Great Lives from History: The 17th Century
Eusebio Francisco Kino
Kino was a Jesuit priest who founded missions in present-day Arizona and northern Mexico. An important cartographer and a bold explorer, he produced some of the first European maps of the northern frontier of New Spain and Baja California.
Born: August 10, 1645; Segno, Tirol (now in Italy)
Died: March 15, 1711; Magdalena, Sonora, New Spain (now in Mexico)
Also Known As: Eusebio Francesco Chini (given name); Eusebio Francesco
Chino (given name); Eusebio Francesco Kühn
Areas of Achievement: Religion and theology, exploration, geography
Born to Francesco Chini and Margherita Lucchi, Eusebio Francisco Kino (ow-SAYB-yoh frahn-THEES-koh KEE-noh) was one of five children raised on the Chini family farm in northern Italy. A talented student, he studied in Trento, Italy, as well as at universities in Austria and Germany, taking courses in languages, theology, mathematics, and astronomy. At the age of nineteen, Kino fell gravely ill. Praying to Saint Francis Xavier, he vowed that if he recovered, he would devote his life to being a missionary. After recuperating, in 1665 Kino joined the Society of Jesus, or Jesuits, a Catholic religious order dedicated to education, preaching, and missionary work. He hoped to be sent on a mission to China, following in the footsteps of a cousin, Father Martino Martini.
In 1677, Kino was ordained a priest at Eistady, Austria. The following year, he received his assignment as a missionary to the Americas. He left Genoa, Italy, with nineteen other Jesuits for Cádiz, Spain, port to the New World. Due to bad weather conditions, however, the group arrived late, missing the ship, and they remained in Seville, Spain, for two years waiting for the next fleet to leave. While in Seville, Kino learned Spanish. He also studied Halley's comet, eventually publishing a treatise on the subject in 1682. Kino's ship finally left Spain in 1681, arriving at Veracruz, Mexico, after three months. He was thirty-six years old.
In Mexico City, Kino joined the expedition of Admiral Isidro Atondo Antillón to Baja California as rector of the mission and royal cartographer. Kino was to be the first missionary in the area. In 1682, the group set sail from the west coast of Mexico. Although they established a mission and fort at San Bruno in 1683-1684, however, their attempts to colonize Baja California eventually failed due to the challenging geography and the resistance of the native population. The group withdrew from the region in 1684.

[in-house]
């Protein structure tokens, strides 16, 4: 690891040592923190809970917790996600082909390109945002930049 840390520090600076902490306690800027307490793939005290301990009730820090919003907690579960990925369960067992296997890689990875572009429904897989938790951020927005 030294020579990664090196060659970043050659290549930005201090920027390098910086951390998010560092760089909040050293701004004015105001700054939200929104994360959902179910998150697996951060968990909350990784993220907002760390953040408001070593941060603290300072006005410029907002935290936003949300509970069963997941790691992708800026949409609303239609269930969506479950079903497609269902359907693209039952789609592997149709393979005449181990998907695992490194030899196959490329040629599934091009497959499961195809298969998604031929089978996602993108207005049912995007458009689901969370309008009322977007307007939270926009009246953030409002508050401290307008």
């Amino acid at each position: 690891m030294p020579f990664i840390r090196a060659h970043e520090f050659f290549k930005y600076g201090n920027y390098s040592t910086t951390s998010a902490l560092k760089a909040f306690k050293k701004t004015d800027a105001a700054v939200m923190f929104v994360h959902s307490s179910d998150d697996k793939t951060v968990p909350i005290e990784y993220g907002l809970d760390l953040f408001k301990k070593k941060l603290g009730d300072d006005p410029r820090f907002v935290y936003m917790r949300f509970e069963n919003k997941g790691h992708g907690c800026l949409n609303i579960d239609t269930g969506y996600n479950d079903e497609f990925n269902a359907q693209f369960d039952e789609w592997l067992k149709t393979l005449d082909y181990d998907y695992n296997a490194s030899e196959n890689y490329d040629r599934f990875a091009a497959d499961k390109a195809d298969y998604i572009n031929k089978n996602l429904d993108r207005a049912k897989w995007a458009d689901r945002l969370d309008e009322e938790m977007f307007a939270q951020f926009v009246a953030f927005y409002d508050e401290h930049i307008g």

Kino's next assignment was as a missionary to the Pima Indians, or O'odham ("the people"), in the Pimería Alta region (now Arizona and the Mexican state of Sonora). It was hoped that missionaries could pacify this area, the site of continued conflict between the Pima and Apache tribes. In addition, the Spanish feared that the Pima might join forces with the Pueblo Indians of New Mexico, who already, in 1680, had staged the most successful native uprising of the colonial era, the Pueblo Revolt.
Kino arrived at the Sonoran town of Cucurpe in 1687. Shortly thereafter, he established his first mission in the nearby settlement of Cosari, giving it the name Nuestra Señora de los Dolores (Our Lady of Sorrows). He remained in Pimería Alta for twenty-four years, from 1687 until his death in 1711, founding more than twenty other missions in Sonora and Arizona.
Kino's missions were typical of those founded by the Jesuits. He located them near preexisting native settlements, frequently on rivers, and in close proximity to other missions for support. After first erecting a cross on the site, they constructed a simple lean-to in which to say Mass, followed by a small adobe chapel. Once the site was well established, a more substantial church was built, usually by native laborers using local materials under the priest's direction.
Kino's missions lie along a 75-mile (120-kilometer) chain extending from Sonora north into Arizona, in the area of the Sonoran Desert. Some of the best known of the missions he founded include the churches at San Ignacio, Magdalena, Cocóspera, and Caborca in Sonora and San Xavier del Bac and Tumacácori in Arizona. Virtually nothing remains, though, of Kino's original structures. Shortly after his death in 1711, the missions fell into disuse and eventual ruin. After the expulsion of the Jesuits from the Spanish empire in 1767 as a result of conflict with King Charles III of Spain, the Franciscans took over the Jesuit missions on the northern frontier. At most sites, they rebuilt larger, more elaborate churches of fired brick. The famous mission church of San Xavier del Bac, near Tucson, Arizona, is the best known of all, a gleaming white Baroque edifice rebuilt in 1783-1797 by the Franciscans on the foundations of Kino's simple adobe church of 1700. It still serves Native American worshipers today.